Wednesday, February 15, 2012

On Office Fire Prevention Strategies

Learn the location of fireescape routes and how to activate the fire alarm. Participate in practice firedrills on a regular basis. Become familiar with stairway exits - elevators maynot function during a fire, or may expose passengers to heat, gas and smoke.

Through a program of scheduled inspections, unsafe conditions can be recognizedand corrected before they lead to serious injuries. Take a few moments each dayto walk through your work area. Look for items previously pointed out, such asobjects protruding into walkways, file cabinets that are weighted toward thetop or frayed electrical cords. Advise personnel in the area of the hazards andset about correcting them.
  • Heat-producing equipment - copiers, work processors, coffee makers and hotplates - are often overlooked as a potential fire hazard. Keep them away fromanything that might burn.
  •  Electrical appliances can be fire hazards. Be sure to turn off allappliances at the end of the day. Use only grounded appliances plugged intogrounded outlets (three prong plug).
  •  If electrical equipment malfunctions or gives off a strange odor, disconnectit and call the appropriate maintenance personnel. Promptly disconnect andreplace cracked, frayed, or broken electrical cords.
  • Keep extension cords clear of doorways and other areas where they can bestepped on or chafed and never plug one extension cord into another.
  • Do not allow combustible material (boxes, paper, etc.) to build up ininappropriate storage locations (near sources of ignition).

Emergency Preparedness

One result of the recent trend toward open officeenvironments is that smoke from office fires is not contained or isolated aseffectively as in less open designs. Open office designs allows smoke to spreadquickly and the incorporation of many synthetic and other combustible materialin office fixtures (such as furniture, rugs, drapes, plastic wastebaskets, andvinyl covered walls) often makes 'smoky' fires. In addition to being smoky,many synthetic materials can emit toxic materials during a fire.

For example, cyanide can be emitted from urethane which is commonly used inupholstery stuffing. Most burning materials can emit carbon monoxide.Inhalation of these toxic materials can severely hamper an office worker'schances of getting out of a fire in time. This makes it imperative for officeworkers to recognize the signal to evacuate their work area and know how toexit in an expedient manner.

The local emergency action plan will address potential emergencies that can beexpected in your work area. For emergency evacuation, the use of floor plans orworkplace maps that clearly show the emergency escape routes and safe or refugeareas should be included in the plan.

All employees must understand what actions theyare to take in the work area and assemble in a safe zone. All new employeesshould discuss how they should respond to emergencies with their supervisorsshortly after starting work and whenever their responsibilities under the planchange.

This orientation should include:
Identifyingthe individuals responsible for various aspects of the plan (chain of command)so that in an emergency confusion will be minimized and employees will have nodoubt about who has authority for making decisions.
Identifyingthe method of communication that will be used to alert employees that anevacuation or some other action is required as well as how employees can reportemergencies (such as manual pull stations, public address systems, ortelephones).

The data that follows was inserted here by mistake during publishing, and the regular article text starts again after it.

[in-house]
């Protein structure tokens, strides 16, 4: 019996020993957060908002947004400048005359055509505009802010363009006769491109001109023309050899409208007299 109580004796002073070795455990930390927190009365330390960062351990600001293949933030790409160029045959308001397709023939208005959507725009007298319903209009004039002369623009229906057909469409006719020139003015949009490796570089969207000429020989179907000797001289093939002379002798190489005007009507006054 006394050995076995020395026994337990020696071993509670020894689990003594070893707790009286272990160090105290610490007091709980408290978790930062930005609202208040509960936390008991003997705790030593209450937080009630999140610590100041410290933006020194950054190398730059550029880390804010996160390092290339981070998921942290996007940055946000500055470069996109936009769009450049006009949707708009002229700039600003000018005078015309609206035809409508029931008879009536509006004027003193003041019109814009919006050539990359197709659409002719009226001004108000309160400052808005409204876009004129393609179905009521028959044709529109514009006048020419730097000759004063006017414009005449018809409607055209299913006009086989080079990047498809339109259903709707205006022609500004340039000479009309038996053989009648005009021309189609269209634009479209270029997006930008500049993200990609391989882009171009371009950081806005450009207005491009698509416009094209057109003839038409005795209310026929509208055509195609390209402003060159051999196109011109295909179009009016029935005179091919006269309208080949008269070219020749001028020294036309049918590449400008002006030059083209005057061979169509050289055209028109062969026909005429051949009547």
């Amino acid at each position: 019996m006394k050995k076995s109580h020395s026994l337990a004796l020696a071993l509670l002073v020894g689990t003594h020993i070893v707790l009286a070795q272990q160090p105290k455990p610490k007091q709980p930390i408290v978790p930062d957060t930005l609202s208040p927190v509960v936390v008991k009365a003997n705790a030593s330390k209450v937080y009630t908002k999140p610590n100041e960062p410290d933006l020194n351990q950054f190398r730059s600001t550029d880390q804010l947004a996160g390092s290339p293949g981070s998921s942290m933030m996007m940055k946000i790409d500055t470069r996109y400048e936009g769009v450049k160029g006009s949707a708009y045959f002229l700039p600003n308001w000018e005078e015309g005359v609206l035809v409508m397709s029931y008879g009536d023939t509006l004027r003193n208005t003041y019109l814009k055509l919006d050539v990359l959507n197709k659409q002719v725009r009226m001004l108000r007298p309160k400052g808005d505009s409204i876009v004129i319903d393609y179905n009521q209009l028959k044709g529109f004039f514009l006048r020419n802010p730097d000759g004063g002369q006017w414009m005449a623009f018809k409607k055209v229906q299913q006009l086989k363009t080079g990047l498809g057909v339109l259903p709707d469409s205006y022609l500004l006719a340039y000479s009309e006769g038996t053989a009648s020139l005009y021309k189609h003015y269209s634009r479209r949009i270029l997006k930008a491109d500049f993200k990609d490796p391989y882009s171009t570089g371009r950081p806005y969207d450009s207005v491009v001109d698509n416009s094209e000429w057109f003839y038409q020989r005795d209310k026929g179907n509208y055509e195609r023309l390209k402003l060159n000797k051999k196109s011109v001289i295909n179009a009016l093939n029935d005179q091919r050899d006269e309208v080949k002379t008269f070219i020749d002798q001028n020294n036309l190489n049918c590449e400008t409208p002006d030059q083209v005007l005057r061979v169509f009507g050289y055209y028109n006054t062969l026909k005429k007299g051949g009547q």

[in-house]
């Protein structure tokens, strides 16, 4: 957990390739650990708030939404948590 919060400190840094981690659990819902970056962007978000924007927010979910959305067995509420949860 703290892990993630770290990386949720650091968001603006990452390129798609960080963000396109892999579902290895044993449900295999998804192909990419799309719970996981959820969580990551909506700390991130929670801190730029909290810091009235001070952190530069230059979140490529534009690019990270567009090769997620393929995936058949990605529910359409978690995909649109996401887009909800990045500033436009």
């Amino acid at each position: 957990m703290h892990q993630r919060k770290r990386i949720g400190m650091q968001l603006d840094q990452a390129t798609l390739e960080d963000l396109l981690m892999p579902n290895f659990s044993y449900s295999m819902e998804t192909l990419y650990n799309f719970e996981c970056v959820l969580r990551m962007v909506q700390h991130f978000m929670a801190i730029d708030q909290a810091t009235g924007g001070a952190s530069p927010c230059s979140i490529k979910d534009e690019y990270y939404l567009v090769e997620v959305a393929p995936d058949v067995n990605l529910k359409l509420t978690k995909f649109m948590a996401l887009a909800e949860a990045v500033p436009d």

Identifyingthe evacuation routes from the building and locations where employees willgather

General guidancefor fires and related emergencies includes:

If you discover a fire or see/smell smoke,immediately follow these procedures:

Notifythe local Fire Department
NotifyCDC Physical Security or Building Security Force
Activatethe building alarm (fire pull station). If not available or operational,verbally notify people in the building.
Isolatethe area by closing windows and doors and evacuate the building, if you can doso safely.
Shut downequipment in the immediate area, if possible.
Ifpossible and if you have received appropriate training, use a portable fireextinguisher to:

assist oneself to evacuate;
assist another to evacuate; and
control a small fire.
Do notcollect personal or official items; leave the area of the fire immediately andwalk, do not run to the exit and designated gathering area.
Youshould provide the fire/police teams with the details of the problem upon theirarrival. Special hazard information you might know is essential for the safetyof the emergency responders. You should not re-enter the building untildirected to do so. Follow any special procedures established for your unit.
If thefire alarms are ringing in your building, you must evacuate the building andstay out until notified to return. Move to your designated meeting location orupwind from the building staying clear of streets, driveways, sidewalks, andother access ways to the building. If you are a supervisor, try to account foryour employees, keep them together and report any missing persons to theemergency personnel at the scene.
If anindividual is overexposed to smoke or chemical vapors, remove the person to anuncontaminated area and treat for shock. Do not enter the area if you suspectthat a life threatening condition still exists (such as heavy smoke or toxicgases). If CPR certified, follow standard CPR protocols. Get medical attentionpromptly.
If youror another person's clothing catches fire, extinguish the burning clothing byusing the drop-and-roll technique, wrap victim in a fire blanket or dousevictim with cold water (use an emergency shower if it is immediatelyavailable). Carefully remove contaminated clothing; however, avoid furtherdamage to the burned area. Cover injured person to prevent shock. Get medicalattention promptly.

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